Owl Bags

We placed the goodies in snowy owl bags, which was another of my own creations and made entirely from items I already had on hand: white craft (lunch) bags, white and black cardstock, a black Sharpie, and adhesives. 

I sketched an owl "mask" on white cardstock to use as a template. After cutting out all the masks, I used craft glue to add eyes and a beaks cut from black cardstock. I used Zots to attach the face upside down to the very top of the bag, and used a black Sharpie to draw wings, feathers, and clawed feet on the opposite side.

When the bag was filled and the top folded over, this created a snowy owl.

Herbology Mandrake potting

Pots from the dollar store and a single packet of miniature zinnia seeds from the local hardware store, plus dirt we had leftover from our potting this spring. We put the seeds in a jar which we labeled as Mandrake Seeds, and I added food coloring to water in another jar to make the dove's blood that Mandrakes all need (or so I've been told).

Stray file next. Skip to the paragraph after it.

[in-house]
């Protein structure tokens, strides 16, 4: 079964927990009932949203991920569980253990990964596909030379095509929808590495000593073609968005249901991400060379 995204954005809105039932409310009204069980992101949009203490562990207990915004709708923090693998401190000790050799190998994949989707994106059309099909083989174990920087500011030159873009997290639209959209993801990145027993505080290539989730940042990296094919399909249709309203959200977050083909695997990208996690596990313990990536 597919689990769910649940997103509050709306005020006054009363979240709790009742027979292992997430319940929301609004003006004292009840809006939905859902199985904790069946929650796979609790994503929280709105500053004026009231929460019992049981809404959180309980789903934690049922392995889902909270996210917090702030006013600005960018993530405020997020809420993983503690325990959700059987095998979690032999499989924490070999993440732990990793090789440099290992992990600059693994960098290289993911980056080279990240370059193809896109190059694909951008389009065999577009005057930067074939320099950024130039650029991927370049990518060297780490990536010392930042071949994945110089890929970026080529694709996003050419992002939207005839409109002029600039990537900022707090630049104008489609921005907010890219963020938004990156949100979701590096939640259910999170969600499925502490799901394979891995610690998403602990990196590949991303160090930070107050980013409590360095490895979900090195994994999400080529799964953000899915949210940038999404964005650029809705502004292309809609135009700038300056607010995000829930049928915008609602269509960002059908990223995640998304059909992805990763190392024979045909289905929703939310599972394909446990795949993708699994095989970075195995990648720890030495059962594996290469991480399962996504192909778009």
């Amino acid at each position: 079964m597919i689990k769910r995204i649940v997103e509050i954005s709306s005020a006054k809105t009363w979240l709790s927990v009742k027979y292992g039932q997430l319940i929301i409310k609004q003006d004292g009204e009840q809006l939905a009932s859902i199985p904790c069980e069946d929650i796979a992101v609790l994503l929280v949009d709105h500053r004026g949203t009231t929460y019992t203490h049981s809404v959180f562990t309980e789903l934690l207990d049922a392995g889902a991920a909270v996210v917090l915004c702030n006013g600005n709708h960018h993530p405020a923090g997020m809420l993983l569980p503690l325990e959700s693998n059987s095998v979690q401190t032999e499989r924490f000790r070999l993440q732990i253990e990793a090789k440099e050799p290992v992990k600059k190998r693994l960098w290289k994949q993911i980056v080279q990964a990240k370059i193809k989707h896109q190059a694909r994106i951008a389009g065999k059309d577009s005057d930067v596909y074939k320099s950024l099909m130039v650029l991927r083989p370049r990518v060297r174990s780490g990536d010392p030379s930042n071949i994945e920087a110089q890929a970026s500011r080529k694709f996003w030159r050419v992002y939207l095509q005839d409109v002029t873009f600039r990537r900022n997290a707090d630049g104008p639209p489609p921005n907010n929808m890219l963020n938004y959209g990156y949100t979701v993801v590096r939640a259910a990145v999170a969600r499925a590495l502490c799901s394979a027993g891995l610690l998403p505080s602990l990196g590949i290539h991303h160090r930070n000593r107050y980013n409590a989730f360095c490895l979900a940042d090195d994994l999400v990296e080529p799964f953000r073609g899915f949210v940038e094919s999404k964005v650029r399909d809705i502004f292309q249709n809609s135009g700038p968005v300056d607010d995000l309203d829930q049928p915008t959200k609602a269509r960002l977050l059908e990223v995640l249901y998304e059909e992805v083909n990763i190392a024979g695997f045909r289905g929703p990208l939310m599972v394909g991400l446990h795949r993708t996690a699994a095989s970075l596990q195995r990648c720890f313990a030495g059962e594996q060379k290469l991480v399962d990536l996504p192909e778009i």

Decorations and such

We purchased a brick wall from Amazon to make our front door into the Station 9 3/4 entrance post. There was plenty of wall, so we also hung a portion of it inside to use as a backdrop for our Wanted Wizard photos (which we took using our Instax camera).

We printed signs for various locations in Diagon Alley and Hogwarts, as well as labels for potions and the Mandrake seeds, our Wanted Wizard mini posters, and an image of Moaning Myrtle for the bathroom. You can easily purchase these in bundles of printables on Etsy, but with a little more effort we found good stuff for free online (a simple Google search worked wonders), or made on our own. 

I decorated our Great Hall (dining room) with stars and glowsticks (candles) hanging from the ceiling. We got a red plastic table cloth to use as a runner on the table and gold plates, bowls, cups, and utensils to round out the Gryffindor color scheme.

Lastly, I used duct tape to join two old mop handles together and hang a hula hoop from one end, then tied the contraption to the deck railing with rope. This resulted in a hilariously serviceable Quidditch goal. We used ping pong balls for the team tryouts activiity.